MIT researchers have developed a compact, portable pharmaceutical manufacturing system that can be reconfigured to produce a variety of drugs on demand. Just as an emergency generator supplies electricity to handle a power outage, this system could be rapidly deployed to produce drugs needed to handle an unexpected disease outbreak, or to prevent a drug shortage caused by a manufacturing plant shutdown.
“Think of this as the emergency backup for pharmaceutical manufacturing,” says Allan Myerson, professor of the practice of chemical engineering and a project leader. “The purpose is not to replace traditional manufacturing; it’s to provide an alternative for these special situations.”
Manufacturing drugs with batch processing, the traditional method, can take weeks or months. Active ingredients are synthesized in chemical manufacturing plants and then shipped to other sites to be converted into a form that can be given to patients, such as tablets, drug solutions, or suspensions. This system offers little flexibility to respond to surges in demand and is susceptible to severe disruption if one of the plants has to shut down.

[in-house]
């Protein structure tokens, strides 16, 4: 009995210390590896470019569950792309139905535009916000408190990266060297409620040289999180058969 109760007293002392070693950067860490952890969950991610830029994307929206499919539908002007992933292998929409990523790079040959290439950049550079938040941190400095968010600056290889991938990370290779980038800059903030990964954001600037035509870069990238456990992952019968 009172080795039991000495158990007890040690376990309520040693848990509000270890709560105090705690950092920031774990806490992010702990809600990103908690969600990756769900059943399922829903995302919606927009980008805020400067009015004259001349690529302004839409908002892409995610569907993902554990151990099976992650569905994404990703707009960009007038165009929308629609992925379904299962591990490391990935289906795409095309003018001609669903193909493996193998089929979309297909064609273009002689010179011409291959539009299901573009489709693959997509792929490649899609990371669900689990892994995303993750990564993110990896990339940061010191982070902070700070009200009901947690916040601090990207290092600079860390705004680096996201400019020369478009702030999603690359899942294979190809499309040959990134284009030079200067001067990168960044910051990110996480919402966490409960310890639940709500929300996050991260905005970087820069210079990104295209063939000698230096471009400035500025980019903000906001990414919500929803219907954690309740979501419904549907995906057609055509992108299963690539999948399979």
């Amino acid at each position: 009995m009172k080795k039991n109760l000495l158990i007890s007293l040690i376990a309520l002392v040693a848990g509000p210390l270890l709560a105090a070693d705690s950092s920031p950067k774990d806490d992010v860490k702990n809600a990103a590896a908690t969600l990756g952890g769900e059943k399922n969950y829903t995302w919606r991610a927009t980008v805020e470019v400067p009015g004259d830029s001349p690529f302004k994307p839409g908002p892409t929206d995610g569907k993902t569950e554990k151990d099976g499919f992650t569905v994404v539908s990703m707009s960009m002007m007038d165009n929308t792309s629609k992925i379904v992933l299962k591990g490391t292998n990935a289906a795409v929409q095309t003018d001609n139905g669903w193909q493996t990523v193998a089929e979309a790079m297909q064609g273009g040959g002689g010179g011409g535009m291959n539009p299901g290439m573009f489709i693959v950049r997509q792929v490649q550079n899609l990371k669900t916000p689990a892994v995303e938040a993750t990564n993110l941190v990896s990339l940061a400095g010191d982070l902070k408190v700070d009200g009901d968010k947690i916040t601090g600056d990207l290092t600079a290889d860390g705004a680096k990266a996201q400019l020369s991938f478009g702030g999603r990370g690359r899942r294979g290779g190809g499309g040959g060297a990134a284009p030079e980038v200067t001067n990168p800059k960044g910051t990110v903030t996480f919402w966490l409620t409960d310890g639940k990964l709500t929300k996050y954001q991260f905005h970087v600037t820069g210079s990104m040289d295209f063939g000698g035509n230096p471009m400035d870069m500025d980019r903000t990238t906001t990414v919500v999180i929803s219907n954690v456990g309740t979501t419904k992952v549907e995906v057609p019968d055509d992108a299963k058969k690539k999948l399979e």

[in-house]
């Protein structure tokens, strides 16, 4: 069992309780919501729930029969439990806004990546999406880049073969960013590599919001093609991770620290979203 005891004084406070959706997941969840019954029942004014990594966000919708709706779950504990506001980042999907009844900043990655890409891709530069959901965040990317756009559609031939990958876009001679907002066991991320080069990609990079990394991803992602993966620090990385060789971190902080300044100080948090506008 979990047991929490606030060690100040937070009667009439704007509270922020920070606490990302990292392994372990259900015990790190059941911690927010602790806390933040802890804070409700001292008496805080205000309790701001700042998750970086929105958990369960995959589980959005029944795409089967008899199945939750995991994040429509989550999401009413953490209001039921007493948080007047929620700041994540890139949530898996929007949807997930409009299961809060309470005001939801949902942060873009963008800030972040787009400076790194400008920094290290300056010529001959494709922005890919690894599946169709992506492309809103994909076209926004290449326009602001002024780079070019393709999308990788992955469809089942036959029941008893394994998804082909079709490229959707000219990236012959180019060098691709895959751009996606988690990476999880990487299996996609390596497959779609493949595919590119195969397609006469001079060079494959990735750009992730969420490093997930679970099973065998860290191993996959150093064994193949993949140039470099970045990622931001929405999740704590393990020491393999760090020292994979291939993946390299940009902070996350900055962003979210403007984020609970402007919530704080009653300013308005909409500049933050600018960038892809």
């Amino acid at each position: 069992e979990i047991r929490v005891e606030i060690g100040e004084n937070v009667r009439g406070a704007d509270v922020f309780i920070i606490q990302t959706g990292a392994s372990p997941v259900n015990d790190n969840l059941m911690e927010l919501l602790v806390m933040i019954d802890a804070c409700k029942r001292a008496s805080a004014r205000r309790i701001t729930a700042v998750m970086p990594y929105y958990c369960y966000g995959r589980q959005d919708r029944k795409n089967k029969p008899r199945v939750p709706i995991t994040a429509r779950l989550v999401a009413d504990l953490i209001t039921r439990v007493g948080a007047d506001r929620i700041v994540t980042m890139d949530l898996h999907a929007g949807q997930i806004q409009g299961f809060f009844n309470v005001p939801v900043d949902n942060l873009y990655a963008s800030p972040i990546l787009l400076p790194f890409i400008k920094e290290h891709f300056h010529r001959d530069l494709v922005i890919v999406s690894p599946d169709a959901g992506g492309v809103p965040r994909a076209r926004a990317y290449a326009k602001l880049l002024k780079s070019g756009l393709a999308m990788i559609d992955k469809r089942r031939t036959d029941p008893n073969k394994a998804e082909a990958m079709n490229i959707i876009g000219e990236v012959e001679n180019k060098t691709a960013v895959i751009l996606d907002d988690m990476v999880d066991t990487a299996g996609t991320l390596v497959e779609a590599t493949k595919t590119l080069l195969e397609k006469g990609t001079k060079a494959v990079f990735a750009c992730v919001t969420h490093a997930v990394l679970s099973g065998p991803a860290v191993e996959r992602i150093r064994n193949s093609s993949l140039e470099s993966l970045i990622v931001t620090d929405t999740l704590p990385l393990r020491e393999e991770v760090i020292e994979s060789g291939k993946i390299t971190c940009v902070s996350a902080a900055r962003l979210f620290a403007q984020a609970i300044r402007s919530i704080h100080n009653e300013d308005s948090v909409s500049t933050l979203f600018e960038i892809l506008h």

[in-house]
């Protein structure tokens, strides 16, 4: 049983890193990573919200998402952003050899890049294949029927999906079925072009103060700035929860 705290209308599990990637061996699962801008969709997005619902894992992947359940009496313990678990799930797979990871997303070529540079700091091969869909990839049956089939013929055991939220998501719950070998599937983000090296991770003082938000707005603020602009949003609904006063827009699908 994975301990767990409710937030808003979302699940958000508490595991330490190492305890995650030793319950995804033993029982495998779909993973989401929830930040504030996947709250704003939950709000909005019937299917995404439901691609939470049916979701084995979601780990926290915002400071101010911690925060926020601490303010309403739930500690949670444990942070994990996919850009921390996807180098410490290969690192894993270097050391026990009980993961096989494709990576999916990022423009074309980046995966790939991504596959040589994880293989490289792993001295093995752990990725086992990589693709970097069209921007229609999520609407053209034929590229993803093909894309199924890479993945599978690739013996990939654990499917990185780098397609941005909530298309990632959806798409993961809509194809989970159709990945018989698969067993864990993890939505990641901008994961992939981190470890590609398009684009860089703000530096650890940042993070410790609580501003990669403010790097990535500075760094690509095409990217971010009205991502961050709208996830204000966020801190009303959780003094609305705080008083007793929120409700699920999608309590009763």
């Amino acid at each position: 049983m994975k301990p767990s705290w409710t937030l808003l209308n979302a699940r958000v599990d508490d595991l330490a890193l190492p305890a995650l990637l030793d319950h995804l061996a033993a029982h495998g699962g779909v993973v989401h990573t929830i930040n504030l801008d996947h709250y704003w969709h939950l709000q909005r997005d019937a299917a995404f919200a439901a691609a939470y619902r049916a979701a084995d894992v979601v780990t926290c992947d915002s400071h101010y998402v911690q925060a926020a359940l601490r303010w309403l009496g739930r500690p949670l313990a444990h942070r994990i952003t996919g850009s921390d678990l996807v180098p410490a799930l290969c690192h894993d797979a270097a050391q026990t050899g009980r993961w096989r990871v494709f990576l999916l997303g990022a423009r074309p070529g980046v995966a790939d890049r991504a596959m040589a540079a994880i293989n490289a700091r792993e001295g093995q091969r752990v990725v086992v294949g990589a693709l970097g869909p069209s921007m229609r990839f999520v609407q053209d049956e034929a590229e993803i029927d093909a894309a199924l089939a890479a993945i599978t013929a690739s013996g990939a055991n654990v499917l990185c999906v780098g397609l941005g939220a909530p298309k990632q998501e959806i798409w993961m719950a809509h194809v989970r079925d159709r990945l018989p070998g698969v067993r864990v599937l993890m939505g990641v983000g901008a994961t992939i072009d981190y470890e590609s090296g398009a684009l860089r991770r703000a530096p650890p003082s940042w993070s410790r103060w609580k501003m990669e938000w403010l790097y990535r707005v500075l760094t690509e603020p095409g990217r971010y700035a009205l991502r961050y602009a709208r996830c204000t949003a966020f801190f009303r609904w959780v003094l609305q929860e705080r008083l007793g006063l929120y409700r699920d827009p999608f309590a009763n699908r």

The MIT team built a system that can produce four drugs formulated as solutions or suspensions: Benadryl, lidocaine, Valium, and Prozac. Using this apparatus, the researchers can manufacture about 1,000 doses of a given drug in 24 hours.
Key to the continuous system are new chemical reactions that can occur as the reactants flow through relatively small tubes, much smaller than the huge vats in which most pharmaceutical reactions now take place. Batch processing is limited by the difficulty of cooling these vats, but with the flow system, reactions producing a great deal of heat can run safely.
Many of the compounds the researchers produced had never been synthesized in a continuous flow platform, says Timothy Jamison, the head of MIT’s Department of Chemistry and one of the project leaders. “That presents a lot of challenges even if there is a good precedent from the batch perspective,” he says.
By swapping in different components, the researchers can easily reconfigure the system to produce different drugs. “Within a few hours we could change from one compound to the other,” says chemical engineering professor Klavs Jensen, another of the project leaders.
This type of system could be especially useful in regions with few pharmaceutical storage facilities, because drugs can be produced on demand, eliminating the need for long-term storage.
“The dosages don’t have to have long-term stability,” Myerson says. “People line up, you make it, and they take it.”
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